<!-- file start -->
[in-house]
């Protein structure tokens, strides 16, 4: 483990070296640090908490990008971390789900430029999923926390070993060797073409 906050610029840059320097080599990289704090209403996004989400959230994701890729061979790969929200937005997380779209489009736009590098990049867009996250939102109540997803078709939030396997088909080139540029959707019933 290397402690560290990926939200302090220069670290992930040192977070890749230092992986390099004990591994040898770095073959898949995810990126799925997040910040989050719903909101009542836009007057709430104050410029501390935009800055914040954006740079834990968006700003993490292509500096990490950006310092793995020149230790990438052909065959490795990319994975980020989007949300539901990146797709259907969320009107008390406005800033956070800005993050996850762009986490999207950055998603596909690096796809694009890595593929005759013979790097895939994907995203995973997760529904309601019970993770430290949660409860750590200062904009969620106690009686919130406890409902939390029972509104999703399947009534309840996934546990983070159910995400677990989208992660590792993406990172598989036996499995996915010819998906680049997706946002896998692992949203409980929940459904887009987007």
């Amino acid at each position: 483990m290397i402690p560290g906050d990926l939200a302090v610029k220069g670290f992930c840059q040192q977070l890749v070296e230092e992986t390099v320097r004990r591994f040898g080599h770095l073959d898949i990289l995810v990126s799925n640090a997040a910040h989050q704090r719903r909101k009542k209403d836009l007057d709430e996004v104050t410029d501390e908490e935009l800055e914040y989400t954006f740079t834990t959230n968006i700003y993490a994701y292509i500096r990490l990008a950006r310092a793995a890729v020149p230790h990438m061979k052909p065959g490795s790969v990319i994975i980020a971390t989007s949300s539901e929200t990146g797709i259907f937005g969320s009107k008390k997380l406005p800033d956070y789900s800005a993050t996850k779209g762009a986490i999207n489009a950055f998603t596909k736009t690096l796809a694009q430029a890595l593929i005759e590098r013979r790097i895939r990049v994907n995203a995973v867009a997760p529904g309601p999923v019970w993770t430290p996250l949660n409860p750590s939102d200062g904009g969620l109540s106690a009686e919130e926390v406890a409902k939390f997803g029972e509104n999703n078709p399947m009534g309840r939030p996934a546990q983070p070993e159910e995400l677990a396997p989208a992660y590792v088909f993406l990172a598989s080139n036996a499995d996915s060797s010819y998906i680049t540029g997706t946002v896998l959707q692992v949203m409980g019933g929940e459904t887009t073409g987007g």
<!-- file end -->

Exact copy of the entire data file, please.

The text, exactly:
[in-house]
């Protein structure tokens, strides 16, 4: 483990070296640090908490990008971390789900430029999923926390070993060797073409 906050610029840059320097080599990289704090209403996004989400959230994701890729061979790969929200937005997380779209489009736009590098990049867009996250939102109540997803078709939030396997088909080139540029959707019933 290397402690560290990926939200302090220069670290992930040192977070890749230092992986390099004990591994040898770095073959898949995810990126799925997040910040989050719903909101009542836009007057709430104050410029501390935009800055914040954006740079834990968006700003993490292509500096990490950006310092793995020149230790990438052909065959490795990319994975980020989007949300539901990146797709259907969320009107008390406005800033956070800005993050996850762009986490999207950055998603596909690096796809694009890595593929005759013979790097895939994907995203995973997760529904309601019970993770430290949660409860750590200062904009969620106690009686919130406890409902939390029972509104999703399947009534309840996934546990983070159910995400677990989208992660590792993406990172598989036996499995996915010819998906680049997706946002896998692992949203409980929940459904887009987007």
């Amino acid at each position: 483990m290397i402690p560290g906050d990926l939200a302090v610029k220069g670290f992930c840059q040192q977070l890749v070296e230092e992986t390099v320097r004990r591994f040898g080599h770095l073959d898949i990289l995810v990126s799925n640090a997040a910040h989050q704090r719903r909101k009542k209403d836009l007057d709430e996004v104050t410029d501390e908490e935009l800055e914040y989400t954006f740079t834990t959230n968006i700003y993490a994701y292509i500096r990490l990008a950006r310092a793995a890729v020149p230790h990438m061979k052909p065959g490795s790969v990319i994975i980020a971390t989007s949300s539901e929200t990146g797709i259907f937005g969320s009107k008390k997380l406005p800033d956070y789900s800005a993050t996850k779209g762009a986490i999207n489009a950055f998603t596909k736009t690096l796809a694009q430029a890595l593929i005759e590098r013979r790097i895939r990049v994907n995203a995973v867009a997760p529904g309601p999923v019970w993770t430290p996250l949660n409860p750590s939102d200062g904009g969620l109540s106690a009686e919130e926390v406890a409902k939390f997803g029972e509104n999703n078709p399947m009534g309840r939030p996934a546990q983070p070993e159910e995400l677990a396997p989208a992660y590792v088909f993406l990172a598989s080139n036996a499995d996915s060797s010819y998906i680049t540029g997706t946002v896998l959707q692992v949203m409980g019933g929940e459904t887009t073409g987007g």